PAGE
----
Rogue Clone is a better book than The Clone Republic, though in many ways it's just a more confidently rendered version of that book. Clone soldier Lt. Wayson Harris, rising through the ranks of the Unified Authority Marines, has had to come to terms with fighting for a government that hates and fears him to the extent they've even declared him and all his kind illegal. Now AWOL and presumed dead to all but his closest confidants, Harris is drawn back into service — and, naturally, into UA politics — as an all-out rebellion by thousands of colonial worlds against the UA is spreading across the Milky Way like stellar wildfire.
Kent's best choices here involve his refusal to paint any side in the rebellion in unambiguously Lucas-esque shades of white or black. The rebellious worlds may have good reason to dislike the, if not exactly fascistic, still repressive rule of the UA. But they aren't noble freedom fighters by any means, working within the shakiest of alliances that are certain to collapse into internal conflict should they actually succeed in their mutual goal of secession from the UA.
The UA's secret weapon against the rebels is the colossal battleship the Doctrinaire, with over 20 square miles of deck space and some unheard of weapons, the result of a top secret project masterminded by Admiral Bryce Klyber, perhaps Harris' only real friend within the UA. When disaster strikes, Harris cannot be sure if the responsible party is Klyber's chief professional and political rival, the vehemently anti-clone Admiral Che Huang (who has, after all, placed spies aboard the Doctrinaire), or one of the rebel groups like the Mogat Seperatists backed by the lost Central Galactic Fleet under the command of traitorous general Crowley.
I mentioned choices, in the plural, and Kent has made more good ones. Harris is programmed as a clone with an innate loyalty to the UA, but because there's little to no freewill involved in that loyalty, Kent is able to keep his plot intriguingly ambiguous as to who the good guys and bad guys really are. In a story with a more simplistic view of its own moral clarity, there would be an obvious comparison to draw between the Doctrinaire and, say, the Death Star. Is Huang the arch-villain we're meant to think he is? Certainly he's an opportunist and hypocrite, having engineered a lethal bunch of SEAL clones himself. (About those clones, by the way: I had a lingering, nagging question about them from the previous book that Kent answers here, which made me happy.)
Another good choice: not concentrating so much on the pyrotechnics of war as its human aftermath. Certainly Kent gives us exciting space battles. But what he does really well are the haunting, quiet moments after war has taken its toll, and all that's left is the human wreckage scrambling for survival. There's an eerie scene where Harris makes his way through what was once a bustling colonial city, now given over to thugs and gang leaders who've exploited circumstances to turn themselves into petty little Napoleons.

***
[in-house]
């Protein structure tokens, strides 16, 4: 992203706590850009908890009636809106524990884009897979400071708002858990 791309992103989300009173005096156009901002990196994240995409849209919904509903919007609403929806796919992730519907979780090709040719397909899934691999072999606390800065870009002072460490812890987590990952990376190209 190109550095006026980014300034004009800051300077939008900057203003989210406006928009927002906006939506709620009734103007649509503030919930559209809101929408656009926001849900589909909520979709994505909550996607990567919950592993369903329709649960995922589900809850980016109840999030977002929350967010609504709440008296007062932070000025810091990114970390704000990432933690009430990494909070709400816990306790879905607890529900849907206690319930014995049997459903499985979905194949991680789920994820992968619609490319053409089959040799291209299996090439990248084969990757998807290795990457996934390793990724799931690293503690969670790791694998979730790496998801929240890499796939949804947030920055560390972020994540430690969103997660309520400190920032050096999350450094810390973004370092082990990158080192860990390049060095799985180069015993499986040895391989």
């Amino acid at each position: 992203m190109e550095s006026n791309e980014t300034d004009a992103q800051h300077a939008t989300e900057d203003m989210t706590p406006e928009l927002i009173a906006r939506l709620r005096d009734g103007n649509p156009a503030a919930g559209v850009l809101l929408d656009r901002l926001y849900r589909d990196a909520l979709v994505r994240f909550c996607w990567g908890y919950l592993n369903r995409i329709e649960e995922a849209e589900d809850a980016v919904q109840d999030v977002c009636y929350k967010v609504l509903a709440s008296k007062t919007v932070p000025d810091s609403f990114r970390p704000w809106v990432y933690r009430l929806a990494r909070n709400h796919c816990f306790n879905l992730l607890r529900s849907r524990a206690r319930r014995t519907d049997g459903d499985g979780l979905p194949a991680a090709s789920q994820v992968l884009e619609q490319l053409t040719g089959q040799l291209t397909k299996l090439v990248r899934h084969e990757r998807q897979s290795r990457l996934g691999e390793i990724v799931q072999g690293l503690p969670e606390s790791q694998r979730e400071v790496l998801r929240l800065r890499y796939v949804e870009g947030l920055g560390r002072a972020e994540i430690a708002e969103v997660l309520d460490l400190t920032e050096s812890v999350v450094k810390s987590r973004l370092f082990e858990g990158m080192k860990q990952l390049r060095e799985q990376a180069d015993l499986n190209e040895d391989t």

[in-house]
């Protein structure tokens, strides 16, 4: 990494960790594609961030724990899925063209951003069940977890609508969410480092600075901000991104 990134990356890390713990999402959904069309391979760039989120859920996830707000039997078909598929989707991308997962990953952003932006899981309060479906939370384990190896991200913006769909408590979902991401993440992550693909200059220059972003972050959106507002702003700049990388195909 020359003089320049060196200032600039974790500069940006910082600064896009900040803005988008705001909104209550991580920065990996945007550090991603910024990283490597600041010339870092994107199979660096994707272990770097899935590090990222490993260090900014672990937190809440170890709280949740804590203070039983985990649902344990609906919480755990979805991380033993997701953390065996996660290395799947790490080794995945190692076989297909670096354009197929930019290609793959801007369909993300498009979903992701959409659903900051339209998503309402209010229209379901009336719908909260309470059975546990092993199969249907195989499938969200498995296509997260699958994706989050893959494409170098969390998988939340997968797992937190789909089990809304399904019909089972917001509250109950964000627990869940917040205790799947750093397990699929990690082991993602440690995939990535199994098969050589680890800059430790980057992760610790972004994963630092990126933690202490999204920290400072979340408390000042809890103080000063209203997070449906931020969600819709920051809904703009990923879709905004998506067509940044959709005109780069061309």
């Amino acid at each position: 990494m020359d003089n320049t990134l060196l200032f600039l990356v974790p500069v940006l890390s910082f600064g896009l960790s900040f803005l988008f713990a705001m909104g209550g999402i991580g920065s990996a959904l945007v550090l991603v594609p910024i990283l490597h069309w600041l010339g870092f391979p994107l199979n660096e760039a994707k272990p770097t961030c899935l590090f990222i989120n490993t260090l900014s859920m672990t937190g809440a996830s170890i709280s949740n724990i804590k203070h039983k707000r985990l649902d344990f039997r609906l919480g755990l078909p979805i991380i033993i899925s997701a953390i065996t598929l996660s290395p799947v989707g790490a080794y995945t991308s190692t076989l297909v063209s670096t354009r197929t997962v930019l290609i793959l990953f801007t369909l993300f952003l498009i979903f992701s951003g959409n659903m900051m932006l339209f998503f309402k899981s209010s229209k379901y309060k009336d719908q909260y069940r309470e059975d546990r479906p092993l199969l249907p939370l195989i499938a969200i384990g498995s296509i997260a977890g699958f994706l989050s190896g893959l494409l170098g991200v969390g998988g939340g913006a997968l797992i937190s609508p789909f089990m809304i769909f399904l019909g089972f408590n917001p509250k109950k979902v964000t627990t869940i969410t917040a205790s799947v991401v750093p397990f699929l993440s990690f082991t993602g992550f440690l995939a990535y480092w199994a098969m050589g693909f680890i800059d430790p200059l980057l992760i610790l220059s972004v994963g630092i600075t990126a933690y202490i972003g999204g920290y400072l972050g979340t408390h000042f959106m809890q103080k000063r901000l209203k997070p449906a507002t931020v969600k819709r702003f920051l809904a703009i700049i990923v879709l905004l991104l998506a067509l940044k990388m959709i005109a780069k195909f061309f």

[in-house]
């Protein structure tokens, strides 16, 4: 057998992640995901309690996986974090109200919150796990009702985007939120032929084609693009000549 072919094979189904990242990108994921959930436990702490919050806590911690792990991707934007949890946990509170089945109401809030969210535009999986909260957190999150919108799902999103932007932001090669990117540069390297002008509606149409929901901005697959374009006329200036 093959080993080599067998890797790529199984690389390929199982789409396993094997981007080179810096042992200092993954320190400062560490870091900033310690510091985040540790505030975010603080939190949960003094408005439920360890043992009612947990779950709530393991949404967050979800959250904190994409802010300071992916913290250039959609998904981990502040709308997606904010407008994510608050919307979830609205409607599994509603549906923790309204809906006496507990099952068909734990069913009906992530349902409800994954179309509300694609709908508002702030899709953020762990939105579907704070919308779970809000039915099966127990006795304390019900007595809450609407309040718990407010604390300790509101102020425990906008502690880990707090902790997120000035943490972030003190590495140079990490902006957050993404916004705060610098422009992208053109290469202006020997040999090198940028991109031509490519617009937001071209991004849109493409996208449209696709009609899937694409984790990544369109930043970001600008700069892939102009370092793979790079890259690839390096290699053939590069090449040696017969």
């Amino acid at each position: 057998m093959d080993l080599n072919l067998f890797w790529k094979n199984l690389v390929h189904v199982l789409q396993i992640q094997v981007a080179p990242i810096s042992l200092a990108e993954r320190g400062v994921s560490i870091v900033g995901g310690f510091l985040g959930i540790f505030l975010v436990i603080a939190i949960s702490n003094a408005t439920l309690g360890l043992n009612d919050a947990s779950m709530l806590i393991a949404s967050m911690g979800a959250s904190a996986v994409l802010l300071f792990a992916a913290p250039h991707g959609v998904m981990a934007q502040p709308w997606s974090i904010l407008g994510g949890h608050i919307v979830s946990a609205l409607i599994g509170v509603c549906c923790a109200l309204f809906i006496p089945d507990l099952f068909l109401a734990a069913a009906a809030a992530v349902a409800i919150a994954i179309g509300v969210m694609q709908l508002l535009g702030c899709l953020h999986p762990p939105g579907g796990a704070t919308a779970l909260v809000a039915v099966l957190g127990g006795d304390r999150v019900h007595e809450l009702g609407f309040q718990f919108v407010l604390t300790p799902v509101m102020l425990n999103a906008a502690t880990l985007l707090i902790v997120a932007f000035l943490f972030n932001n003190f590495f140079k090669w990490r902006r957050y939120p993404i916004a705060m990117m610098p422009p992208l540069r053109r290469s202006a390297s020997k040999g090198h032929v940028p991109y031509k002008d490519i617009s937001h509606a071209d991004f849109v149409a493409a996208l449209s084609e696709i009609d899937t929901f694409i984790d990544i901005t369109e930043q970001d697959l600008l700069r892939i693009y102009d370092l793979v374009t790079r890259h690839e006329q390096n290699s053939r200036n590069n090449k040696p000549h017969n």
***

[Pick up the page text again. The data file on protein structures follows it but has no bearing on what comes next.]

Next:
Like The Clone Republic, Rogue Clone has an episodic structure. But it serves this novel better than the previous one, where it often lent the story an uneven feel. A galactic war is much too large for any one individual, however courageous or dutiful, to influence to any great degree. Events ultimately unfold as they will, and Harris simply finds himself swept up after a point, with few options available to him above and beyond staying alive.
Finally, Kent fleshes out the supporting character of Freeman, the strong-and-silent mercenary with whom Harris has partnered. While we learn much more about his background and family ties than we previously knew, the scene eventually leads to the book's only problematic pages. There's a final confrontation that has the feeling of contrivance to it; Harris has the lucky opportunity to settle almost every outstanding personal score (but for a couple, I suppose) before the credits roll. Also, we're given the initial impression that Harris' experiences in this story have overcome much of his clone programming, and given him a new respect for the value of human life. We think he just might settle down and study war no more. In other words, our boy's had a real character arc here. But then we get a dénouement that reboots his programming, solely, it seems, for the purpose of setting up yet another sequel.
Still, that's a nitpick. I'm liking this series more and more. Military SF fans looking for stories that combine mystery, action, espionage, politics, and some thoughtful doses of humanism in exploring their not-entirely-human characters, would do well to add Steven L. Kent to their reading lists.